US Coins

Prices out of reach?

Images courtesy of Q. David Bowers.Frederick G. Stark’s Philadelphia Mint visit on Oct. 14, 1828, likely included witnessing production of such coins as this 1828 Classic Head cent and this 1828 Capped Bust half dollar.

Images courtesy of Q. David Bowers.

Recently I engaged in an exchange of emails with D.S., a highly successful dealer in the Midwest. He read my recent Coin World article about the appeal of collecting obsolete bank notes of the era 1782 to 1866. I had suggested that great rarities can be obtained inexpensively, and that every note has a story to tell.

D.S. commented, in part:

“I have enjoyed reading your articles on obsolete bank notes. It’s nice to read about other true collectors of these wonderful pieces of history! At age 19 I started collecting the rare obsolete and National Bank notes the small town in which I have lived all my life. Dealers and collectors alike told me, ‘They are too rare for a young collector to find, and afford should one come along.’ Well I chose not to listen to them, and this October, at age 26 I finished my collection! I am now the second collector to have one each of the obsolete notes, and the ONLY collector to have the complete run of obsolete and National notes.”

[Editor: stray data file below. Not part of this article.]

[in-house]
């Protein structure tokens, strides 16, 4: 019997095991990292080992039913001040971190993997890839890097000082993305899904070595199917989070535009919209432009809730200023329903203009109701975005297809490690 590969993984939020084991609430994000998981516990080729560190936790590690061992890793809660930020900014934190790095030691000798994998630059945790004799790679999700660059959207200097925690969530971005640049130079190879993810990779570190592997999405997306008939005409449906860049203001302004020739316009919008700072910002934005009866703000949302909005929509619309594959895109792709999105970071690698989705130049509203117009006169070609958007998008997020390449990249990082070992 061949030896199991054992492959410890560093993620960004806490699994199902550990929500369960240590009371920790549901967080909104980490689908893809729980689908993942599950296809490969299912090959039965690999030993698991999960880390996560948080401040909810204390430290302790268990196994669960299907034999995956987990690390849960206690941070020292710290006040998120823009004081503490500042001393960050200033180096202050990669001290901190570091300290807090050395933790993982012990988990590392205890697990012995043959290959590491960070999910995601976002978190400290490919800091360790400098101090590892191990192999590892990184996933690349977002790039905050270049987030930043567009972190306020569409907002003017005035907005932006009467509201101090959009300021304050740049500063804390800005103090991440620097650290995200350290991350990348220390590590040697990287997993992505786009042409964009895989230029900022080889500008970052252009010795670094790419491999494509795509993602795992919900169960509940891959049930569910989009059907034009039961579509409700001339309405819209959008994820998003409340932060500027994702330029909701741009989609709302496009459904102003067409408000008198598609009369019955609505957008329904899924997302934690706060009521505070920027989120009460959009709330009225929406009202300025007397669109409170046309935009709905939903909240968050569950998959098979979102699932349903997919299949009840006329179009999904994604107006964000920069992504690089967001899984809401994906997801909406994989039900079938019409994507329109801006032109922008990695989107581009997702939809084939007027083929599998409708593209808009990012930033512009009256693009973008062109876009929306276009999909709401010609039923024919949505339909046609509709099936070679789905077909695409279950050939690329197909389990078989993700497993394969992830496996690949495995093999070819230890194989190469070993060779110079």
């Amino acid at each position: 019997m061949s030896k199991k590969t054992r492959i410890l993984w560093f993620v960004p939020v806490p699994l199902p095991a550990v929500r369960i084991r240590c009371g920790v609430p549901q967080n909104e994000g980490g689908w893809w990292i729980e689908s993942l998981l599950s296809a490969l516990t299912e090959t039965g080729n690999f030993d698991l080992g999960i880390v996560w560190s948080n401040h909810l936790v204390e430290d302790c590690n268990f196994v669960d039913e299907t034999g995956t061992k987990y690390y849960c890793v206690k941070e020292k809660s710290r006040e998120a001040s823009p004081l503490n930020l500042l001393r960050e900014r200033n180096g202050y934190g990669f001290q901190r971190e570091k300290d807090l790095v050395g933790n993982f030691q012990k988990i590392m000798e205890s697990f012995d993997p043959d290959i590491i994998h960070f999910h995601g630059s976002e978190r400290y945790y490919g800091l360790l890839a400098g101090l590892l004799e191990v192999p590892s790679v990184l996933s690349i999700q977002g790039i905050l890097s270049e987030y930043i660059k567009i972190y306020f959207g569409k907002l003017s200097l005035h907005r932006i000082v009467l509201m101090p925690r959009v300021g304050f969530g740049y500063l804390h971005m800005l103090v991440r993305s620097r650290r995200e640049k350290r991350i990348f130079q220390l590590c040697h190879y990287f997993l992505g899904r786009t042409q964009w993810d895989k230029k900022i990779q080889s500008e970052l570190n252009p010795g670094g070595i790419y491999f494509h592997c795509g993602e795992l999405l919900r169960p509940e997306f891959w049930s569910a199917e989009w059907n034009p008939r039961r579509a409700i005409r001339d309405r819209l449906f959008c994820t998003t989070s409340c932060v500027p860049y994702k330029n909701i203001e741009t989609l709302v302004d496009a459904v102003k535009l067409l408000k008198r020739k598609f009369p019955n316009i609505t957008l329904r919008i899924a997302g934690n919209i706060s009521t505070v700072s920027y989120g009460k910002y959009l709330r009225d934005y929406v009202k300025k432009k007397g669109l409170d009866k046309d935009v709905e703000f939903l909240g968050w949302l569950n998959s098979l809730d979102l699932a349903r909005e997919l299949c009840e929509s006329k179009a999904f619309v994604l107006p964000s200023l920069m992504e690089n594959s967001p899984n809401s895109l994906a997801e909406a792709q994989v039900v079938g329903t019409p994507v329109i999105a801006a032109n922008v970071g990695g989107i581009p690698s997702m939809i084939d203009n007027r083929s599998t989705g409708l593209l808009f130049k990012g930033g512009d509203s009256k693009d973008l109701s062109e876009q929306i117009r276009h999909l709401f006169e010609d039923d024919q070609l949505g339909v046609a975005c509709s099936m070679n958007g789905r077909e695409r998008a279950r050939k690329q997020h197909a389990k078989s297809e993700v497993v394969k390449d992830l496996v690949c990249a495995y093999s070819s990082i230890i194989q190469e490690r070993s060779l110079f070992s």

I thanked D.S. for his nice words, engendering this reply:

“The coin business has been good to me. This year I was able to buy a house with a few acres. This is due to the public’s interest in bullion. However I am growing tired of the bullion market, and other areas of the coin market such as the new five-coin set of American Eagles (which I did not buy). I find myself daydreaming about the days when silver was $5 and gold $250 per ounce or so and people just collected for fun. Those were wonderful days and I hope they return! Looking up the ‘spot’ price and having to hurry to ‘flip’ a group of coins before the price falls gets old fast! Reading your articles and books takes me back to the days when coins were for collecting — for fun! Yes, I still re-read your books, over and over! Take care.”

Take heed! Many wonderful areas in numismatics beckon with scarcities and rarities available at very affordable prices.

Investigate a niche specialty! Tokens. Medals. Or investigate a federal series that is not “hot” now (1892 to 1954 silver commemoratives in grades such as Mint State 63 and MS-64 come to mind). Enjoy!

And, I enjoy my set of 50 State quarter dollars — they cost less than a dollar each in gem Mint State!

I could mention 101 other fascinating specialties.

Q. David Bowers is chairman emeritus of Stack’s Bowers Galleries and numismatic director of Whitman Publishing LLC. He can be reached at his private email,, or at Q. David Bowers, LLC, Box 1804, Wolfeboro, NH 03894.

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